Finally, we investigate the formal error structure of the solutions and the agreement between formal and empirical errors. The incorporation of the dealiasing uncertainties should improve the stochastic description of the observations; hence, we expect more realistic formal errors. The chosen time span of 2005 to 2010 allows us to compute the empirical standard deviation from the time series, as due to the homogeneous data quality and orbit geometry, we have a set of consistent monthly solutions. Since the estimated coefficients contain both signal and noise, we reduce a climatology consisting of mean, trend, annual, and semi-annual variations from each time series beforehand. This simple parametric model cannot capture the full signal, so in lower spherical harmonic degrees, where a larger SNR is expected, we cannot derive reasonable standard deviation estimates. To obtain a comparable quantity from the formal errors, we average the variances over the same time span. In Fig. 7, we can see the averaged formal errors (left column), the empirical standard deviations (middle column), and the ratio between both quantities (right column). Overall, the error structure of both time series is quite similar, with both empirical and formal errors exhibiting higher uncertainties in orders that are approximately integer multiples of 15. This behavior is expected and can be attributed to orbit resonance effects (Seo et al. 2008). The magnitude of the errors in these orders, however, is different between OBS+AOD and OBS. The empirical standard deviation of OBS+AOD is generally lower, while the formal errors are generally higher. This can be clearly seen when examining the ratios of both quantities (Fig. 7, right column), which show that the formal errors underestimate the uncertainties in the resonance orders while overestimating other coefficients. The underestimation is less pronounced in OBS+AOD, which tends to overestimate the empirical errors in other order bands. Overall, the formal errors of OBS+AOD do fit better to the empirical estimates, with a median ratio of 1.01, compared to 0.86 of OBS.
Fig. 7

Comparison of average formal errors (left), empirical standard deviation (middle), and the ratio between average formal errors and empirical standard deviation (right) for the standard solution (OBS) and the solution incorporating dealiasing model errors (OBS+AOD)

5 Summary and outlook

We presented a computationally efficient method to incorporate background model uncertainties into the gravity field recovery process. Assuming random error behavior, the model uncertainties can either be considered by augmenting the covariance matrix of observations, or by co-estimating constrained model corrections. Since both approaches lead to identical monthly gravity field estimates, which one is chosen mainly depends on implementation aspects. We used the ESA Earth System Model to derive uncertainty estimates for the atmosphere and ocean dealiasing product (AOD) in the form of an autoregressive model. This parametric method allowed us to approximate the spatiotemporal correlations of the AOD errors as a stationary process. Representing the error process as an autoregressive model also has benefits concerning the required computational resources. The resulting system of normal equations is block-banded, compared to the dense block Toeplitz structure of the covariance matrix of a stationary process.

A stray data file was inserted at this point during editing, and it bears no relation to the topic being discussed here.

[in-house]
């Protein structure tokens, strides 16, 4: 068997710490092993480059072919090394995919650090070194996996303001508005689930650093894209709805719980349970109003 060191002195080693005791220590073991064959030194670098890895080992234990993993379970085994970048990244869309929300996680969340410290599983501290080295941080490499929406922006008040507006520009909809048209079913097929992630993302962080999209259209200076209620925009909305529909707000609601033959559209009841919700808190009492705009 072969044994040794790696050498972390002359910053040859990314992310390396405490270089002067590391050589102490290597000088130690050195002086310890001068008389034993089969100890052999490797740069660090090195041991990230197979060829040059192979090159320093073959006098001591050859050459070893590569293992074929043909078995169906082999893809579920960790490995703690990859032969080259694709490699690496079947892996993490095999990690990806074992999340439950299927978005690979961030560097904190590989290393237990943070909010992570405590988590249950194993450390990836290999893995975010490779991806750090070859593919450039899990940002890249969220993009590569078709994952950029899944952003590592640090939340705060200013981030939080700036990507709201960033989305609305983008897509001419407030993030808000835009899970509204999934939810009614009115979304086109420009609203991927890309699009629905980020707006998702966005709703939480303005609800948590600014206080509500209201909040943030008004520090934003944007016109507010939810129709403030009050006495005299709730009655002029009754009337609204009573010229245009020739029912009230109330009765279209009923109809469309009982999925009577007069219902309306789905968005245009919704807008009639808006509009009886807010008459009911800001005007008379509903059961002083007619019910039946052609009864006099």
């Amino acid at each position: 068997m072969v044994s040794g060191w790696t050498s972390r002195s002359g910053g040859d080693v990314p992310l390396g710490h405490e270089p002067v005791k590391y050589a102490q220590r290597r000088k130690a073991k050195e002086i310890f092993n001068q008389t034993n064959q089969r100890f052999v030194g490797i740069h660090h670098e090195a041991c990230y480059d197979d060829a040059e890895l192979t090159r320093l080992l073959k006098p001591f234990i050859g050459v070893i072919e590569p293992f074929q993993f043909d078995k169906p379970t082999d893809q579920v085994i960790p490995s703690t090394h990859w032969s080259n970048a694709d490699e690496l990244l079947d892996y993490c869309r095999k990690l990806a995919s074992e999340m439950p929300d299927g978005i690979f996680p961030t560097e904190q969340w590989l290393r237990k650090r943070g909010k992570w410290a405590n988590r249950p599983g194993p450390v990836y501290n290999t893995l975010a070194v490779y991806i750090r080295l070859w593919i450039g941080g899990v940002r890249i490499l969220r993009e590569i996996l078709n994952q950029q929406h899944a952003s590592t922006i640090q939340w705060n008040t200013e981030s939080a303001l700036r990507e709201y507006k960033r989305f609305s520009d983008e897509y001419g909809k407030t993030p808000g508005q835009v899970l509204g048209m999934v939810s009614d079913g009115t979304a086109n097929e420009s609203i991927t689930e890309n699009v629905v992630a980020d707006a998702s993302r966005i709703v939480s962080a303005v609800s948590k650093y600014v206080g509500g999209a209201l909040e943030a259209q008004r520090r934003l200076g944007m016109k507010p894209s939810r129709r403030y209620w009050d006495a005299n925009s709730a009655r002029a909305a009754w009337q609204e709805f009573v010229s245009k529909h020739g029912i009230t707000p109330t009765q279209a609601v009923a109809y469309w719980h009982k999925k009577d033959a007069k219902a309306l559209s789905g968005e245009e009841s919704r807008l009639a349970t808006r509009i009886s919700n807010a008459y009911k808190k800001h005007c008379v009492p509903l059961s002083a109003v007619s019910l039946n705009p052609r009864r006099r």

To evaluate our approach, we computed time series of GRACE monthly solutions from L1B data with and without incorporating the derived AOD error model. Variability over the ocean shows a noise reduction over the whole spatial spectrum, with a maximum of 25% for Gaussian filter radii from 250 to 300 km. Also, month-to-month variations of the variability are lower, resulting in a more consistent time series. We confirmed that the lower noise level is not accompanied by signal loss by examining time series of drainage basin averages in regions with high signal-to-noise ratio. These evaluations showed consistent signal levels for both solutions in medium-to-large river basins, where we expect noise to play a minor role. We further found a better agreement between empirical and formal errors when considering AOD model uncertainties. This supports our initial assumption that the use of this additional information does improve the stochastic modeling of the GRACE observables.

We have shown that the current parameterization of the AOD model corrections as daily sets of spherical harmonic coefficients from degree 2 to 40 does significantly improve the estimated monthly gravity field solutions. The approach has been employed in this form for the processing of ITSG-Grace2018 (Mayer-Gürr et al. 2018). The next steps are to increase both spatial and temporal resolution of the error model, and to possibly include the uncertainties of the used global ocean tide model.

The theoretical framework of the approach was developed by Andreas Kvas and Torsten Mayer-Gürr, Andreas Kvas analyzed the GRACE L1B data and wrote this manuscript. The computed gravity field time series are publicly available through PANGEA.



Open access funding provided by Graz University of Technology. We thank three anonymous reviewers for insightful comments which helped to greatly improve the manuscript. We would further like to thank the German Space Operations Center (GSOC) of the German Aerospace Center (DLR) for providing continuously and nearly 100% of the raw telemetry data of the twin GRACE satellites. The presented work was funded by the Austrian Research Promotion Agency (FFG) in the frame of the Austrian Space Applications Programme Phase 13 (Project 859736).


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Open AccessThis article is distributed under the terms of the Creative Commons Attribution 4.0 International License (, which permits unrestricted use, distribution, and reproduction in any medium, provided you give appropriate credit to the original author(s) and the source, provide a link to the Creative Commons license, and indicate if changes were made.

Authors and Affiliations

  1. 1.Institute of GeodesyGraz University of TechnologyGrazAustria